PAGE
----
Flange 25 is supported about the periphery of plate 28 in rather close fitting relationship when plate 28 is closed with plate 24. Plates 24 and 28 are supported generally parallel to each other and extend generally normal to horizontal in certain embodiments.
Means are provided for driving plates 28 and 24 apart at predetermined intervals with sufficient force to create a partial or temporary vacuum therebetween, thereby causing a sudden in-rushing of water resulting in an implosion producing an acoustical signal. Means are also provided for driving the plates together after each implosion to thereby displace water from therebetween in preparation for the succeeding implosion. These means can take many different forms and are conveniently referred to as the actuator in the description herein.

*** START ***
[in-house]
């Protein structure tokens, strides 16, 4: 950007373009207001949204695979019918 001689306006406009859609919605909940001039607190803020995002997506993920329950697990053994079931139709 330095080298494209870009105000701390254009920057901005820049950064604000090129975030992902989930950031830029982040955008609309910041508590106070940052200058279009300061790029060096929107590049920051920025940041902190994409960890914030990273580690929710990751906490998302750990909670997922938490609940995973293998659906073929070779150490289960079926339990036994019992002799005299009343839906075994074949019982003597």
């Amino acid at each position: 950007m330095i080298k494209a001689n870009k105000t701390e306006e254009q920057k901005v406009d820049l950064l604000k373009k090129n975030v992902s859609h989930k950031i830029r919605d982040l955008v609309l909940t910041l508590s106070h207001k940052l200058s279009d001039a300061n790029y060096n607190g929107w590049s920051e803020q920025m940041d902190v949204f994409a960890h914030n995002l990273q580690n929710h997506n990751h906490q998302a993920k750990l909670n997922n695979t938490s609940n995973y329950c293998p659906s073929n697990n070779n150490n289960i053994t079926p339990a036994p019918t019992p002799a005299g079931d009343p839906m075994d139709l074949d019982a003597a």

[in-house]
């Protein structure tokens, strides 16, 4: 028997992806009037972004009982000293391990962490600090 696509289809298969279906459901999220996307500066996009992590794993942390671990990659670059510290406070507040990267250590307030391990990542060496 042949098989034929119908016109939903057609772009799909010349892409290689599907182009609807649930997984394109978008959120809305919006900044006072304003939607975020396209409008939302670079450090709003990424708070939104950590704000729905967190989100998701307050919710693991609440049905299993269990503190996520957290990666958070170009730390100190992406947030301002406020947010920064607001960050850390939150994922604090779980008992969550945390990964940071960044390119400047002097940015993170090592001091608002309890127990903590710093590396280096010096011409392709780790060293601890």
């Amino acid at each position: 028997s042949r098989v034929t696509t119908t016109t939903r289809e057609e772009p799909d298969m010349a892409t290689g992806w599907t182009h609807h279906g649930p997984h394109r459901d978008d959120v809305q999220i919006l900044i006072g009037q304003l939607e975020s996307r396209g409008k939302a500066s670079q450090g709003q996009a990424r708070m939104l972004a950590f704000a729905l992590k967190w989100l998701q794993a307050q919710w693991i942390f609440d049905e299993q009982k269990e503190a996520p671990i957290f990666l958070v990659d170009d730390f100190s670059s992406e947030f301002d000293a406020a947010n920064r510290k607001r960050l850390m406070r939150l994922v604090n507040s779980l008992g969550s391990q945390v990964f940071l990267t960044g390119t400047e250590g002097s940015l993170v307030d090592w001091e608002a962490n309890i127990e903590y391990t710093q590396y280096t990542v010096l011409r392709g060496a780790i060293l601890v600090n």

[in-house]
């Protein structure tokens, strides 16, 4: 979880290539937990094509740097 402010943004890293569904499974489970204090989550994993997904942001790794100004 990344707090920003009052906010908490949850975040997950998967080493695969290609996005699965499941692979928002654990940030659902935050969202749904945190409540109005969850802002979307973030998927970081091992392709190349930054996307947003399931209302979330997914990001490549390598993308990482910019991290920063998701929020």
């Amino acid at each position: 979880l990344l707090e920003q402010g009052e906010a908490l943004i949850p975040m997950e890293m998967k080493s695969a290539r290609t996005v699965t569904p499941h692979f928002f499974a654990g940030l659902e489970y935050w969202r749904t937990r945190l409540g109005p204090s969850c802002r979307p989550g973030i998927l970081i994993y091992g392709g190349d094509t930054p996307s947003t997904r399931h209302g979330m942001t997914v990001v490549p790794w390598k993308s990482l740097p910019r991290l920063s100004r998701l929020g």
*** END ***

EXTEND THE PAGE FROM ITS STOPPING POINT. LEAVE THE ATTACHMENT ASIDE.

Referring now to FIGURE 2, one type of actuator is shown as actuator 35 which is provided with a vertically extending cylinder 36 having upper high pressure air chamber 37 and a lower low pressure air chamber 38 divided by an annular web 39 having an axial annular opening 40 therethrough and communicating between chamber 37 and chamber 38. The lower end of cylinder 36 is connected to upper plate 24, and piston rod 29 extends upwardly through an axial opening in the bottom of cylinder 36 and connects at its upper end to an annular piston 43 having an annular O-ring seal 44 thereabout and an annular reduced diameter seal ring 45 attached to the upper side thereof which fits in sealing relationship about opening 40 in web 39, the purpose of which will be explained hereinafter. High pressured chamber 37 may be supplied with a source of high pressure air via air line 49. In addtion, an other air line 50 is connected to supply pressurized air to the annular space outside of seal ring 45 and between the lower surface of web 39 and the upper surface of piston 43, at predetermined intervals.